FROM: http://en.wikipedia.org/wiki/The_Virt...
===================================================
When we don't define our terms, confusion results.


message 38: by Jackie (new)

Jackie (thelastwolf) | 4001 comments Jim wrote: I'd rather you read A Connecticut Yankee in King Arthur's Court first. That's far more interesting, IMO. A lot shorter, too.

So would I. Atlas is a no-go. Thanks, I appreciate the honesty and you have a good grasp on what I'd like or not.


message 39: by Jackie (last edited Jan 15, 2012 06:15AM) (new)

Jackie (thelastwolf) | 4001 comments On Objectivism: Totally agree with Jim's comment in message 31. I'd have to quote the whole thing.

Here's the thing that people don't like to admit to themselves: people are inherently selfish. We want to appear altruistic but we really aren't, it's not in our nature and over the course of our evolution we wouldn't be here today if we weren't selfish. Even those who do altruisitic things, do it for selfish reasons; the only time it's altruistic is when it's anonymous which we wouldn't see or know about, instead everyone has to tell what they did so they get that pat on the back, "You're such a good person" and that's what they're getting out of it. It is far from selfless.

As far as FDR, he has his own semi-socialist agenda to push which we are paying for today. The key word in that sentence isn't 'self-interest', it's 'heedless'. Anything done heedlessly and to the extreme is not good. Self-interest is integral to our lives, to our survival, to motivate ourselves to get up off our asses and get a job for the things we want and need. Those that have no self-interest, well, take a look around, you know who those people are, they are the ones with nothing and who'll bitch about it and say it's your fault.


message 40: by Jim (new)

Jim (JimMacLachlan) | 4237 comments Joy H. wrote: "Another thought on Ayn Rand: the arguments come down to the problem of semantics (i.e., proper defining of the terms used). At Wiki, it says:
====================================================
"...."


I'd disagree with this & it's one of the reasons I like to read Rand. She uses English very well, often getting fine connotations out of words that are just beautiful to behold. English words taken out of context can often have widely different meanings. I think ignorant people with an agenda often argue semantics with her & I've never found a case where I agreed with them. I tend to disagree more with Rand on her basic assumptions.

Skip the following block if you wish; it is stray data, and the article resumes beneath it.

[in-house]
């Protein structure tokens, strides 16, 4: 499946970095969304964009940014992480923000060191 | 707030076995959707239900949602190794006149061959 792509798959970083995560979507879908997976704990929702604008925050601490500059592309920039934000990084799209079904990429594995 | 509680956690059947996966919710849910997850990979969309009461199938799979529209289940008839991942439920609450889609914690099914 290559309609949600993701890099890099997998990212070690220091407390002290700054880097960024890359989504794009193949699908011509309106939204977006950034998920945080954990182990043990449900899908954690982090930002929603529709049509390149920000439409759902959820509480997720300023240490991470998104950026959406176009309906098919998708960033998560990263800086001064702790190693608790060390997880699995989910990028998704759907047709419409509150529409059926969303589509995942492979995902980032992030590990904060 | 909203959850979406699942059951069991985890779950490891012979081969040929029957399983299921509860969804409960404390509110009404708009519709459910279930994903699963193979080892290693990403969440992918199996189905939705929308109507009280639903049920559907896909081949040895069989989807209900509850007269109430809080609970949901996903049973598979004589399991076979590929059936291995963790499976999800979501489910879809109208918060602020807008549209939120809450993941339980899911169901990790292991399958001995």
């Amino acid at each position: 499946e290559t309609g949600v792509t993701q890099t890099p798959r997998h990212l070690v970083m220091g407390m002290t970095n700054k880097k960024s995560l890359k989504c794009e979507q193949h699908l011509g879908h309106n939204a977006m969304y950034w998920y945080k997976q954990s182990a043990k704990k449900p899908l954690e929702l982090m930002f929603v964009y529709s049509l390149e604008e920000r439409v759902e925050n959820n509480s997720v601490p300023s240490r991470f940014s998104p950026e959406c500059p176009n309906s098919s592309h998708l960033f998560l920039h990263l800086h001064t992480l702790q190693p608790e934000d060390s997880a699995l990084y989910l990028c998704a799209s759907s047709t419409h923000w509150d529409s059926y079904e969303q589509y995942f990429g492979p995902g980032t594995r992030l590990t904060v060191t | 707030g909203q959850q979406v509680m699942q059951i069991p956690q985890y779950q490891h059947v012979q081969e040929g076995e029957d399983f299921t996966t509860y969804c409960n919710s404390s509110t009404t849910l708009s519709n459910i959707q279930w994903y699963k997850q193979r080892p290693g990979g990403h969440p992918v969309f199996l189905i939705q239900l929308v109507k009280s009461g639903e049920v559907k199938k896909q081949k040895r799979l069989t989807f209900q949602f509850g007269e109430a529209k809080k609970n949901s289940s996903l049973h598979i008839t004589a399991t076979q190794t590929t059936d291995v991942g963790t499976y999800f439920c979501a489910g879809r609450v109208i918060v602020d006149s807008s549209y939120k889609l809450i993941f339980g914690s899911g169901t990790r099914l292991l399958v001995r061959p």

I agree completely with Jackie on FDR. He ruined the economy of this country & set far too many bad precedents. It's one of the places where I tend to agree more with Rand who espoused laissez-faire capitalism, which Reagan agreed with. I prefer this approach of FDR or Obama's socialistic policies.


message 41: by Joy H., Group Founder (last edited Jan 15, 2012 07:34AM) (new)

Joy H. (JoyofGlensFalls) | 12309 comments Jackie, I agree with your idea that most do-gooders do it because it makes them feel good about themselves or feel good in general. So indirectly, they do it for selfish reasons. I see the logic there. Even if they do it anonymously, they themselves know about it. So they get a benefit by feeling good about it. But don't try to convince them of that! LOL

As far as your theory about people who don't help themselves, I read a book years ago which explained that some people are like that because they have lost hope. It made sense to me. The name of the book was _Human Resources_ but I see that there are many books with that title. I wouldn't know which book it was. (It had to have been published in the 1960s because that's when I read it.)


message 42: by Joy H., Group Founder (new)

Joy H. (JoyofGlensFalls) | 12309 comments PS-BTW, there's a book called The Selfish Gene by Richard Dawkins.
Wiki says:
====================================================
"In describing genes as being "selfish", the author does not intend (as he states unequivocally in the work) to imply that they are driven by any motives or will—merely that their effects can be accurately described as if they were. The contention is that the genes that get passed on are the ones whose consequences serve their own implicit interests (to continue being replicated), not necessarily those of the organism, much less any larger level.

"This view explains altruism at the individual level in nature, especially in kin relationships: when an individual sacrifices its own life to protect the lives of kin, it is acting in the interest of its own genes. Some people find this metaphor entirely clear, while others find it confusing, misleading or simply redundant to ascribe mental attributes to something that is mindless. For example, Andrew Brown has written:

'Selfish', when applied to genes, doesn't mean "selfish" at all. It means, instead, an extremely important quality for which there is no good word in the English language: "the quality of being copied by a Darwinian selection process." This is a complicated mouthful. There ought to be a better, shorter word—but "selfish" isn't it.' "